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Obama says Marijuana is a vice ‘no more dangerous than alcohol’

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Obama haters got new talking points Sunday when the New Yorker magazine published an interview with President Obama in which he said that he does not believe marijuana is more dangerous than alcohol and that it was “important” that the legalization of the drug in some states to “go forward” because it would prevent unfair penalties for some users.

The interview came out on the day that the champions of both the AFC and NFC hail from states where marijuana has been legalized. In Colorado, home of the AFC champion Broncos began legal sales of marijuana on New Years Day. Washington, where the NFC champion Seahawks reside, will begin legal pot sales this spring. This fact is not likely to be missed during Super Bowl coverage.

The president said he did see pot as less dangerous “in terms of its impact on the individual consumer.” He also indicated that he was particularly concerned by disproportionate arrests of and sentences for minorities possessing the drug.

“Middle-class kids don’t get locked up for smoking pot, and poor kids do,” Obama said. “And African-American kids and Latino kids are more likely to be poor and less likely to have the resources and the support to avoid unduly harsh penalties.”

The president said he believed it was unfair that the government was “locking up kids or individual users for long stretches of jail time when some of the folks who are writing those laws have probably done the same thing.”

The president endorsed the experiments in Washington and Colorado to legalize the drug before it was decided that the Broncos and Seahawks would play in the Super Bowl.

“It’s important for it to go forward because it’s important for society not to have a situation in which a large portion of people have at one time or another broken the law and only a select few get punished.”

President Obama has never denied using pot when he was younger, and said that inhaling” was the “point.” He said that it was a vice like the cigarettes he smoked well into his adult life. As a father he said he told his daughters he thinks “it’s a bad idea, a waste of time, not very healthy.”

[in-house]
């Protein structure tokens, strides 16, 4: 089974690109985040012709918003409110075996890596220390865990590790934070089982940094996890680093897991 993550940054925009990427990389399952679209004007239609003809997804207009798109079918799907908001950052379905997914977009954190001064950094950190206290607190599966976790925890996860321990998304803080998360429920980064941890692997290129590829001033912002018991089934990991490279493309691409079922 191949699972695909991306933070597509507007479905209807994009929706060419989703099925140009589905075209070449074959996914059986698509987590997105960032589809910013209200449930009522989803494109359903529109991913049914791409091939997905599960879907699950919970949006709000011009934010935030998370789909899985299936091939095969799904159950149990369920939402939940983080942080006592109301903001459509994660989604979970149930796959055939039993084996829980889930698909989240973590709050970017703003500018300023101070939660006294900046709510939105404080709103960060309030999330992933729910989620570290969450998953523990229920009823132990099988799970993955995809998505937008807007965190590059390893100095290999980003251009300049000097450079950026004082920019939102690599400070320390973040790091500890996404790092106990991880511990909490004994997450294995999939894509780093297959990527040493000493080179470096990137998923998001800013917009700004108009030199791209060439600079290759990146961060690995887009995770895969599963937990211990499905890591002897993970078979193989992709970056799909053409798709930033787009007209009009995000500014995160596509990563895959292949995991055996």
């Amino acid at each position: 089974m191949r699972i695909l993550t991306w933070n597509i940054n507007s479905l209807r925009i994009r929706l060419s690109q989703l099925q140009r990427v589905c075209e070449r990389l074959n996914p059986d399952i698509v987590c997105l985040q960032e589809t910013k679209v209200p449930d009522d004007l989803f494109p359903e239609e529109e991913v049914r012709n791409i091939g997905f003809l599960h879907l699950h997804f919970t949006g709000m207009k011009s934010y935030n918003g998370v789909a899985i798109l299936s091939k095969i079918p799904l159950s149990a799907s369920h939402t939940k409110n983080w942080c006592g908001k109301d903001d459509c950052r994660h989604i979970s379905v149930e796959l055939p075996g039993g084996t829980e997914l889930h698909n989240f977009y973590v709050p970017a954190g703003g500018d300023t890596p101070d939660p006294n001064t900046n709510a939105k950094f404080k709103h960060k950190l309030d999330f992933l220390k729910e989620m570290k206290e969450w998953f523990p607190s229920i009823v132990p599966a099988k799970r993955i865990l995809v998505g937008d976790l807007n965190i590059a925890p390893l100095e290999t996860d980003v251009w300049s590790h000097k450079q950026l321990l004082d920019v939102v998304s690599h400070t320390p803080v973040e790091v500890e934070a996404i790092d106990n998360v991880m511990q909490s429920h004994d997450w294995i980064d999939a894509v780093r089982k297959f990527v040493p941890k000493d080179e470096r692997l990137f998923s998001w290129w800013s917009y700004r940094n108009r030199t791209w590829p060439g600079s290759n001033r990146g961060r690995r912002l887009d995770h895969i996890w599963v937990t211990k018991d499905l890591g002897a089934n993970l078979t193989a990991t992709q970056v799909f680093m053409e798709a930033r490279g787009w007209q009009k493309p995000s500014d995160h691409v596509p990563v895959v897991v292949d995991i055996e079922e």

Unfortunately, the talk show hosts on the right will totally twist and mischaracterize the president’s comments. It is likely they will tell listeners that Obama is encouraging everyone to get and stay stoned 24/7.

The point of the president’s remarks had less to do about the herb than it did the use of marijuana laws to discriminate against poor people and my extension, African-Americans and Latinos. He made the point that middle class kids don’t get locked up because they can afford good lawyers to get them off. The kids of the one-percent never get arrested to begin with despite using drugs at the same rate as blacks and Latinos.
It is no coincidence that the war on drugs began under Nixon and went on steroids under Reagan. It is a national tragedy that drug laws have been used as legal cover to arrest “political prisoners” in the United States. Drug laws were used during the Nixon administration to arrest and prison anti-war demonstrators. Federal prosecutors have been accused of using archaic drug laws to go after and threaten not only minorities but those who go too far in their opposition to drug laws, or the Iraq war among other things.

An irony of the Super Bowl is that the Bronco and Seahawk players live in states where marijuana is legal, but if this legal substance is found in their blood, they face discipline from the NFL. Perhaps the NFL needs to rethink its rules on marijuana. When pot was illegal in every state, that policy seemed to be reasonable. Now, equal protection issues arise when someone is penalized for doing something that is legal in their home state. It is like the federal government not recognizing a same-sex marriage legally performed in a state. The Supreme Court has already opined on that issue.

The president should get kudos for his leadership on this issue. Taxpayers are wasting massive amounts of money to prosecute and prison Americans for using or possessing small amounts of marijuana. These political prisoners should be pardoned and the practice stopped, the money diverted to ridding society of real criminals starting with Wall Street and corporate board rooms.

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